Corn snakes (Pantherophis guttatus) are narrow-bodied and mid-sized reptiles that come from Mexico and the United States. They are common as pet snakes, but also are often seen as free-roaming creatures, whether in grasslands and forests or farms and neglected man-made structures. Male and female individuals of the species have some differing physical characteristics.
Corn snakes tend to have gray, brown, yellowish-brown, reddish-brown or orange physiques. Their upper portions are covered with sizable red and black markings, and their lower portions are adorned with alternating white and black squares. They are highly clandestine in nature, and are often, but not always, underground. Corn snakes do not produce venom and usually have meek, easy dispositions. They are meat eaters that do not need to eat on a daily basis -- think a couple times a week or so. Their diet consists of a lot of bats, birds and small mammals, including moles and rodents. Lizards make up a big portion of their juvenile diets. They kill their prey animals via constriction. Since they adore eating mice and rats so much, they are often considered by humans to be handy for keeping numbers of rodents in check.
One easy way to tell the difference between male and female corn snakes is by considering size. Individuals of the species generally grow to anywhere between 27.5 and 47 inches long, although the males are typically noticeably bigger than the females.
Male corn snakes that are on the bigger side often have subtle dark streaks that travel down the length of their bodies -- four in total. These streaks do not generally appear in the smaller males of the species, however.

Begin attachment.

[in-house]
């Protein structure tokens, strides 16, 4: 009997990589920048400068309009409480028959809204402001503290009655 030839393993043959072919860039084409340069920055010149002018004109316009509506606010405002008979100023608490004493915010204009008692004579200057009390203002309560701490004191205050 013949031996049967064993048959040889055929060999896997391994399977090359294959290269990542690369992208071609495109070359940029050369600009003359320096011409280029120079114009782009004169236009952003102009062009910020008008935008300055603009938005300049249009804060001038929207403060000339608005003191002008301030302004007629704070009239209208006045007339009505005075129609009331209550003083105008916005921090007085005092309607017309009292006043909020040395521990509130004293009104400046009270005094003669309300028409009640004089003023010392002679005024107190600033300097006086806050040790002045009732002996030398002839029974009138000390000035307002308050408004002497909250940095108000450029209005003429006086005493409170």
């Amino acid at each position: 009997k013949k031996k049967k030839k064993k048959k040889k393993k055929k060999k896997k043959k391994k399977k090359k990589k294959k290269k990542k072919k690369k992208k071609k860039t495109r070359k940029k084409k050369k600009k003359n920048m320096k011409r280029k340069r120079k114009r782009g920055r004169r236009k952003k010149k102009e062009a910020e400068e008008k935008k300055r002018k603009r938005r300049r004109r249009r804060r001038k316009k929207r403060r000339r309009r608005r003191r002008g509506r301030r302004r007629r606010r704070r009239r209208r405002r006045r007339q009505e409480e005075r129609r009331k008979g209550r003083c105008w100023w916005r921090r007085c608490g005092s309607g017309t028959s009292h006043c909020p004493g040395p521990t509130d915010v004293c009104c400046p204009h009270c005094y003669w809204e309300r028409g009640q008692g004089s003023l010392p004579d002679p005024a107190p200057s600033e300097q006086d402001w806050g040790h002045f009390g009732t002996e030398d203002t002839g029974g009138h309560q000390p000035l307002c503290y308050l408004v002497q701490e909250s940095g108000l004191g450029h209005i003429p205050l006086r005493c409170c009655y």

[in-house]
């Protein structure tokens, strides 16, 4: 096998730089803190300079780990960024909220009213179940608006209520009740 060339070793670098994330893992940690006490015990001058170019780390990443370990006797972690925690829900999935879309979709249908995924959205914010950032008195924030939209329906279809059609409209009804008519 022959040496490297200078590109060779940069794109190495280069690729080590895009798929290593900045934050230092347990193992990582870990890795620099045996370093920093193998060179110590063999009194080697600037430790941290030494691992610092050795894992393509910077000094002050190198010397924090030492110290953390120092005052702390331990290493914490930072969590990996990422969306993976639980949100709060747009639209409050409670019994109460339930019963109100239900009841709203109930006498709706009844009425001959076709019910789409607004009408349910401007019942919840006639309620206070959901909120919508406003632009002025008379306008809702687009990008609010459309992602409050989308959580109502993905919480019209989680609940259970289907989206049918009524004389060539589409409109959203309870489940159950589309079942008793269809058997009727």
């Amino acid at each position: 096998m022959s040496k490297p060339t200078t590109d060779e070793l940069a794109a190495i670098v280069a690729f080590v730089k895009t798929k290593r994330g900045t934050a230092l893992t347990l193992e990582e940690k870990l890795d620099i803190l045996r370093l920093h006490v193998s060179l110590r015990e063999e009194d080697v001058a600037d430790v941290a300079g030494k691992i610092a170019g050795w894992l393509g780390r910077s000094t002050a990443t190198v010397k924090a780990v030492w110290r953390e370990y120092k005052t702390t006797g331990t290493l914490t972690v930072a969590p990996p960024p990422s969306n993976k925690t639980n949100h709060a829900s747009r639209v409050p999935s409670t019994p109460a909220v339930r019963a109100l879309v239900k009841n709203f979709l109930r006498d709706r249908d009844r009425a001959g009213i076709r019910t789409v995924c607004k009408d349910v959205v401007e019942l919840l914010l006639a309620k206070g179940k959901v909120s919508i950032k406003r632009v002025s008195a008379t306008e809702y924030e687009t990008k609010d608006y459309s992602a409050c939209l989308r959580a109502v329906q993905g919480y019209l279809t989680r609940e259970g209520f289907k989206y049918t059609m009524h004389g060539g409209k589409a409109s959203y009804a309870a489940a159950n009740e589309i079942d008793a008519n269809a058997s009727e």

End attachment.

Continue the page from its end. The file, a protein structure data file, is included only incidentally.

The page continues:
Physical differences aren't the only ones that exist between male and female corn snakes. Unlike the females, the males frequently battle it out with each other on the quest for higher social status. The winner earns a much-coveted "prize" -- the opportunity to breed with the female in the spotlight.
Genders as Parents
Male and female corn snakes are not involved at all in the rearing off their wee offspring. The males say goodbye to the females as soon as actual mating is done. After the females deposit their eggs, their mothering duties are finito, as well. They generally only reproduce once each year, from March into May.
- Florida Museum of Natural History Herpetology: Eastern Corn Snake, Corn Snake, Chicken Snake, Red Rat Snake
- Smithsonian National Zoological Park: Corn Snake
- International Union for the Conservation of Nature Red List of Threatened Species: Pantherophis guttatus
- Savannah River Ecology Laboratory: Corn Snake
- University of Michigan Animal Diversity Web: Pantherophis guttatus
- Australia Reptile Park: Corn Snake
- Edinburgh Zoo: Corn Snake
- North Carolina Wildlife Resources Commission: Corn Snake
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